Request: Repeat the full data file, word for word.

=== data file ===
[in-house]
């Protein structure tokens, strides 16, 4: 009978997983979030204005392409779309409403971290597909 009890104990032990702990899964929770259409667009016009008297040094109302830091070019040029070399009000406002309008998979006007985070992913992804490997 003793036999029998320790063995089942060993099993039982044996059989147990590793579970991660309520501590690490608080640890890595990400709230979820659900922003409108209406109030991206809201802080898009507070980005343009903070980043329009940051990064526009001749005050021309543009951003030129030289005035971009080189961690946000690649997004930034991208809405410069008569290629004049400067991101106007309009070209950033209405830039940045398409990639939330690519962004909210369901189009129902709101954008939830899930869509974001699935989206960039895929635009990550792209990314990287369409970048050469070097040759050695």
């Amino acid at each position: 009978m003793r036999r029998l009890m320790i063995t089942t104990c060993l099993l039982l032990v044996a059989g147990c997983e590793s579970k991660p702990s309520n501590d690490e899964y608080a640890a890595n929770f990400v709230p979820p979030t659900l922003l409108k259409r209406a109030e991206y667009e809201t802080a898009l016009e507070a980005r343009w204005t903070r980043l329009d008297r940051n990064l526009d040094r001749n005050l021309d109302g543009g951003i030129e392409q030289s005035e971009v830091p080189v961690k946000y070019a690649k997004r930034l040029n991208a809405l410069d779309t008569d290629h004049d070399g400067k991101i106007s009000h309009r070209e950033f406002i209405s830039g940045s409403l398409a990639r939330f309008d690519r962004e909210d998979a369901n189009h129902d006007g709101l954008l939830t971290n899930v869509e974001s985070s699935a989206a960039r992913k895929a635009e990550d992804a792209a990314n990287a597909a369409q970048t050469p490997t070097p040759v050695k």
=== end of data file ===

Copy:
[in-house]
């Protein structure tokens, strides 16, 4: 009978997983979030204005392409779309409403971290597909 009890104990032990702990899964929770259409667009016009008297040094109302830091070019040029070399009000406002309008998979006007985070992913992804490997 003793036999029998320790063995089942060993099993039982044996059989147990590793579970991660309520501590690490608080640890890595990400709230979820659900922003409108209406109030991206809201802080898009507070980005343009903070980043329009940051990064526009001749005050021309543009951003030129030289005035971009080189961690946000690649997004930034991208809405410069008569290629004049400067991101106007309009070209950033209405830039940045398409990639939330690519962004909210369901189009129902709101954008939830899930869509974001699935989206960039895929635009990550792209990314990287369409970048050469070097040759050695």
């Amino acid at each position: 009978m003793r036999r029998l009890m320790i063995t089942t104990c060993l099993l039982l032990v044996a059989g147990c997983e590793s579970k991660p702990s309520n501590d690490e899964y608080a640890a890595n929770f990400v709230p979820p979030t659900l922003l409108k259409r209406a109030e991206y667009e809201t802080a898009l016009e507070a980005r343009w204005t903070r980043l329009d008297r940051n990064l526009d040094r001749n005050l021309d109302g543009g951003i030129e392409q030289s005035e971009v830091p080189v961690k946000y070019a690649k997004r930034l040029n991208a809405l410069d779309t008569d290629h004049d070399g400067k991101i106007s009000h309009r070209e950033f406002i209405s830039g940045s409403l398409a990639r939330f309008d690519r962004e909210d998979a369901n189009h129902d006007g709101l954008l939830t971290n899930v869509e974001s985070s699935a989206a960039r992913k895929a635009e990550d992804a792209a990314n990287a597909a369409q970048t050469p490997t070097p040759v050695k």